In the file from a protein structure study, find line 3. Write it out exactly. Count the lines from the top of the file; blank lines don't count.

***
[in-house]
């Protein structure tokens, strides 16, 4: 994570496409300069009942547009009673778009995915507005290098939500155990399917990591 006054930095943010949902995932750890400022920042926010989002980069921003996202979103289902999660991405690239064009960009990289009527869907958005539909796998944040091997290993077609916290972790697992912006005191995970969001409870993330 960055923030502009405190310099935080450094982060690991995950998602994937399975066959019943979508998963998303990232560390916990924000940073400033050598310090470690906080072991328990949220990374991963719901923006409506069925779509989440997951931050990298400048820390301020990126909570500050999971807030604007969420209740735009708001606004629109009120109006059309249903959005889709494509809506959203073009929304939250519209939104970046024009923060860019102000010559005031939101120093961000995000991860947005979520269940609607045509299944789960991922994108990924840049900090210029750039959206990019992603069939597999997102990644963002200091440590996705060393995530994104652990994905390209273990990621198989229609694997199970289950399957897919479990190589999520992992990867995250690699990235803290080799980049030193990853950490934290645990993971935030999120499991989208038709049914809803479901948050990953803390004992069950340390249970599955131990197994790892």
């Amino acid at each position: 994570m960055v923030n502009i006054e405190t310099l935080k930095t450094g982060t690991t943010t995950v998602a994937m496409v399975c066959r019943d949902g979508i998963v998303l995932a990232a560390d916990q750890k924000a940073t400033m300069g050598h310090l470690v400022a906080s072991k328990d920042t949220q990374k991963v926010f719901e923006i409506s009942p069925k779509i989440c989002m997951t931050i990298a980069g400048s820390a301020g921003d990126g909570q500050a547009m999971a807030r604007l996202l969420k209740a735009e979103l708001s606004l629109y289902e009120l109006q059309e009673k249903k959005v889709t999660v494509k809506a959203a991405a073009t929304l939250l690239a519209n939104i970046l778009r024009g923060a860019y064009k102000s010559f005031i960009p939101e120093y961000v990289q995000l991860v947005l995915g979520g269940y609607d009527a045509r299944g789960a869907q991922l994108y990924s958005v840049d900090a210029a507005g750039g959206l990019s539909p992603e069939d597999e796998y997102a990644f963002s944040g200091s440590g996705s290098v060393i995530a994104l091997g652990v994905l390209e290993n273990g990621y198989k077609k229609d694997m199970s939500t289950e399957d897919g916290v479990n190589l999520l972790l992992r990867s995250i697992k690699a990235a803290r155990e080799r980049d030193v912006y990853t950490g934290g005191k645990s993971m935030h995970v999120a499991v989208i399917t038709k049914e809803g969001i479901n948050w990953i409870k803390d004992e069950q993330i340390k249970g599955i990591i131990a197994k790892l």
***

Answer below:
């Amino acid at each position: 994570m960055v923030n502009i006054e405190t310099l935080k930095t450094g982060t690991t943010t995950v998602a994937m496409v399975c066959r019943d949902g979508i998963v998303l995932a990232a560390d916990q750890k924000a940073t400033m300069g050598h310090l470690v400022a906080s072991k328990d920042t949220q990374k991963v926010f719901e923006i409506s009942p069925k779509i989440c989002m997951t931050i990298a980069g400048s820390a301020g921003d990126g909570q500050a547009m999971a807030r604007l996202l969420k209740a735009e979103l708001s606004l629109y289902e009120l109006q059309e009673k249903k959005v889709t999660v494509k809506a959203a991405a073009t929304l939250l690239a519209n939104i970046l778009r024009g923060a860019y064009k102000s010559f005031i960009p939101e120093y961000v990289q995000l991860v947005l995915g979520g269940y609607d009527a045509r299944g789960a869907q991922l994108y990924s958005v840049d900090a210029a507005g750039g959206l990019s539909p992603e069939d597999e796998y997102a990644f963002s944040g200091s440590g996705s290098v060393i995530a994104l091997g652990v994905l390209e290993n273990g990621y198989k077609k229609d694997m199970s939500t289950e399957d897919g916290v479990n190589l999520l972790l992992r990867s995250i697992k690699a990235a803290r155990e080799r980049d030193v912006y990853t950490g934290g005191k645990s993971m935030h995970v999120a499991v989208i399917t038709k049914e809803g969001i479901n948050w990953i409870k803390d004992e069950q993330i340390k249970g599955i990591i131990a197994k790892l």